Conservative commentator William F. Buckley died today, age 82. I guess someone finally told him who won the GOP nomination.
Buckley always seemed to consider himself out of place. At least, when he founded National Review, he claimed as such, and he was probably right. He entered the world of opinion manufacturing in a quite hostile environment for the conservative movement, when Vegas was given even odds on Moscow vs. D.C. and women eagerly sold socialist dreams on street corners for cold cash as a matter of everyday course.
Of course, even the conservative bastion of the right wasn’t immune from salvos from his own side. Ayn Rand, never exactly the most forgiving person in the world (and who would be, with her eyebrows?) never quite got over Whittaker Chamber’s scathing review of Atlas Shrugged, even going so far as to accuse Chambers of merely skimming the book. Granted, it’s doubtful even Ayn Rand herself read Atlas Shrugged, but the point stuck, and the feud between the objectivists and the paleoconservatives continues. And even the folks at the John Birch Society considered National Review only a few steps above Pravda for not being outraged enough about the fluoridation of the water supply or for not supporting a legal obligation to shoot residents of Haight-Ashbury with a high-powered rifle for sport.
Early in his life he was also was a CIA operative, something that strikes most people as slightly amusing. Exactly how would William F. Buckley operate as an agent? Where, exactly, would he fit in? He doesn’t exactly blend into a room that doesn’t involve contributing to the endowment or determining the price of gold. Maybe he was particularly adept at correcting the Russian’s grammar or something. He was active for less than a year, though, which for most people seems to be just about enough.
His tenure at the CIA, along with what he perceived to be the unfair portrayal of spook agents in the popular media, prompted Buckley to write a series of spy novels—again, a rather unusually surprising vocation for someone in Buckley’s position. Generally well-received, the stories of straight-arrow Blackford Oakes were interesting if not exactly unpredictable. Of the eleven books written, one can safely assume that the score was somewhere around Americans 11, Russkies and Red Chinese 0.
He also came to national prominence by virtue of his book, God and Man at Yale. (Being born the son of an oil executive and having a European education didn’t exactly count as strikes against him, either.) In this book, he wrote a scathing attack against Yale in particular and Ivy League education in general, accusing them of sanitizing education for the purposes of promoting secular liberalism. Most critics waved the book off as a disgruntled student unhappy with the mainstream acceptance of such progressive contrivances as Vatican II or electricity. For once the critics were right, since there has not been any evidence in the last six decades of American universities being bastions of secular liberalism or forcing that ideology on students who have the privilege of having their parents pay for it.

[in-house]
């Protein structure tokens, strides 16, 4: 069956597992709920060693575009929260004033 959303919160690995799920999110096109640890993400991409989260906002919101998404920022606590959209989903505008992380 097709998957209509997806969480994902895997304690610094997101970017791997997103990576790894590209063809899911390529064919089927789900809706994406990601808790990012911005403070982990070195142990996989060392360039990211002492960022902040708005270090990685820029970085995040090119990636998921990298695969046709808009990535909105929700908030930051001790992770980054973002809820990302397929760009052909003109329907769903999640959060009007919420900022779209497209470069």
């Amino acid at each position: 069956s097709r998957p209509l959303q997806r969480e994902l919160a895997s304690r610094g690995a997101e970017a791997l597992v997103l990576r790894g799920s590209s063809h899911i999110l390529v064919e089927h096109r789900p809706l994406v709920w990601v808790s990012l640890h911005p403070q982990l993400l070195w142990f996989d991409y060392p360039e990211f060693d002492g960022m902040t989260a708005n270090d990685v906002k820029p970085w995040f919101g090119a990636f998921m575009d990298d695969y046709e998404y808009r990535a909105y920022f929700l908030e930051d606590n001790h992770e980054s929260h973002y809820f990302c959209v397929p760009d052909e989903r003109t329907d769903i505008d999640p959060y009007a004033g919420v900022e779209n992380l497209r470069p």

Of course, most America’s exposure to Buckley is because of Firing Line, a debate program that he hosted. It is probably one of the evil ironies of life that Buckley’s most successful venture outside of National Review was the product of the soul-sucking carnivore of taxpayer monies, the Public Broadcasting Service. It was here that most people were introduced to his quite odd mannerisms, including his clipped, unidentifiable accent and his devotion to using any sort of writing utensil as an adult pacifier. Most unfamiliar with his work might presume him to be just the sort of pretentious elitist liberal impractical intellectual that Buckley abhorred, and might be taken aback with surprise with the realization that he is, in fact, a pretentious elitist conservative impractical intellectual.
He ran for mayor of New York City once, not really to win but more to irritate John Lindsay, a proto-Republican that drove exactly the kind of people like William F. Buckley nuts. He lost, as he expected, and his impact on New York politics ineffectual, what with most New Yorkers not particularly driven to the polls by Lyndon Johnson’s Formosa policy or the gold standard.
Buckley’s legacy will most likely live for much, much longer, of course. He was an important stronghold against progressivism, and inspired a generation of intellectual heirs that act in their own creative ways. And yet this is perhaps just a touch bittersweet, since scores upon scores of young, conservative intellectuals to stand athwart history, yelling “Stop!” did so much to help lead to the end of the Soviet Union but not so much so for the creation of the EPA or campaign finance reform. He died working at his desk, editing a book, a charge you probably couldn’t level at the editors of, say, Mother Jones, who would more that likely be found dead liberating Sandinistas or doing a line of coke in the back seat of a Prius in parking lot of Panera Bread. In theory.
Buckley, an avid fan of the fine arts, declared that Johann Sebastian Bach would be a fitting composer to play at his funeral. A crypto-fascist couldn’t ask for anything more.